To be sure, not everything is bleak. We’re seeing glimmers of hope. Governments are relaxing COVID-19 restrictions. Businesses around the world are reopening. Financial markets are regaining momentum. As of this writing Tuesday morning, stocks were poised to open higher and beaten-down oil prices were rising.
But health experts warn that the pandemic is far from over. Unemployment remains at staggering levels and scores of businesses won’t survive.
We’re likely to see many more dividend cuts in the days ahead, in a variety of sectors. Let’s look at the 10 red flags that warn of a sinking corporate ship.
1) Dividend reductions
Companies that reduce or eliminate their dividend payments aren’t necessarily on the road to bankruptcy. But a dividend cut can be an ominous portent.
If a company you own has slashed its payout, watch for falling or volatile profitability. Beware of an excessively high dividend yield compared to peers. Negative free cash flow is another bad sign.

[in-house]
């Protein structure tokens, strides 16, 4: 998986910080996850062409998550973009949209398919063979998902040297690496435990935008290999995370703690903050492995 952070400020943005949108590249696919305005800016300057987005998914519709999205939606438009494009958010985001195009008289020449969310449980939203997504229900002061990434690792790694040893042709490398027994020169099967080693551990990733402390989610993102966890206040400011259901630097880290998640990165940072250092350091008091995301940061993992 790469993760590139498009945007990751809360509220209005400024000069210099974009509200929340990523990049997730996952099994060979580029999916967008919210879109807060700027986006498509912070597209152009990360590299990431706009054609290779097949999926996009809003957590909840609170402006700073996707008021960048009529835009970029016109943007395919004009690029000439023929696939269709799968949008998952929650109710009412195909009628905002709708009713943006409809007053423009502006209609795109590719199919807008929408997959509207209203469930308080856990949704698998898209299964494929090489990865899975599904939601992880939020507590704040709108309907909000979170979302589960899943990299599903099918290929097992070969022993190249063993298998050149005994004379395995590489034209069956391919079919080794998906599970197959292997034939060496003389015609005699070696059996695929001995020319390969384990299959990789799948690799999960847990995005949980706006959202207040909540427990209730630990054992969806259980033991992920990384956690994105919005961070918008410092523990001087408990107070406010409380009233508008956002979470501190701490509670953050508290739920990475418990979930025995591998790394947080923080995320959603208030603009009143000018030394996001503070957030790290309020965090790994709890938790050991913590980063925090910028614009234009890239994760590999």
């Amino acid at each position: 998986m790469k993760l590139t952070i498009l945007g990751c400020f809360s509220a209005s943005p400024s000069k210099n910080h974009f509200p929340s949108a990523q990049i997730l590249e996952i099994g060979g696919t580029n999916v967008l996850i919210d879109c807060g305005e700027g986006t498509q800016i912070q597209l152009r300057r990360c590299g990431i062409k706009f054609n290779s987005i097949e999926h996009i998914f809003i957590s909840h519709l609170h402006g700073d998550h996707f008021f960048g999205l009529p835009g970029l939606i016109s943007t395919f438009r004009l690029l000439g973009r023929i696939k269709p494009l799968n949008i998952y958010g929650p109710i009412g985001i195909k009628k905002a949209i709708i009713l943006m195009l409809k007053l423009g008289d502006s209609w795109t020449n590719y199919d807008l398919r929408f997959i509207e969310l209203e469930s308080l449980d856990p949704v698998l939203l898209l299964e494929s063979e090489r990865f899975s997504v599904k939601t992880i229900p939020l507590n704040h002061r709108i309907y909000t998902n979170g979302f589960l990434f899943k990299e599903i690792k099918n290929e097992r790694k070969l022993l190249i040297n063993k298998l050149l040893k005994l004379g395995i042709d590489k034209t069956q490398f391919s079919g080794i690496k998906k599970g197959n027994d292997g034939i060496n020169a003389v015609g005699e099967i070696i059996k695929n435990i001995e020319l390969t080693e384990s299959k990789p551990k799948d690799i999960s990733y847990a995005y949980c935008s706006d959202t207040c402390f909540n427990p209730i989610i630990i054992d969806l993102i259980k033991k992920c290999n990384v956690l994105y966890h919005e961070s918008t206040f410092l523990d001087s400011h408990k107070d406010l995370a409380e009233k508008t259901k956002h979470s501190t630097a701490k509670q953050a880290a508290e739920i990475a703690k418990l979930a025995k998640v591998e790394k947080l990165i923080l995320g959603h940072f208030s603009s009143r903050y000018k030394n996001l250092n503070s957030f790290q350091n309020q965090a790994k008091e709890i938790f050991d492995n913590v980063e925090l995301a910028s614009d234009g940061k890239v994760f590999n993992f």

When investing in dividend-paying stocks, investors need to be mindful of the trade-off between risk and reward. If a company suddenly can’t generate enough cash flow to support its dividend, it may cut the dividend or get rid of it altogether.
When judging the merits of a dividend stock, always look for 1) healthy payout ratios; 2) plenty of cash on hand; and 3) earnings growth. These quality dividend payers demonstrate greater resilience during an environment of rising rates and market volatility.
2) Unmanageable debt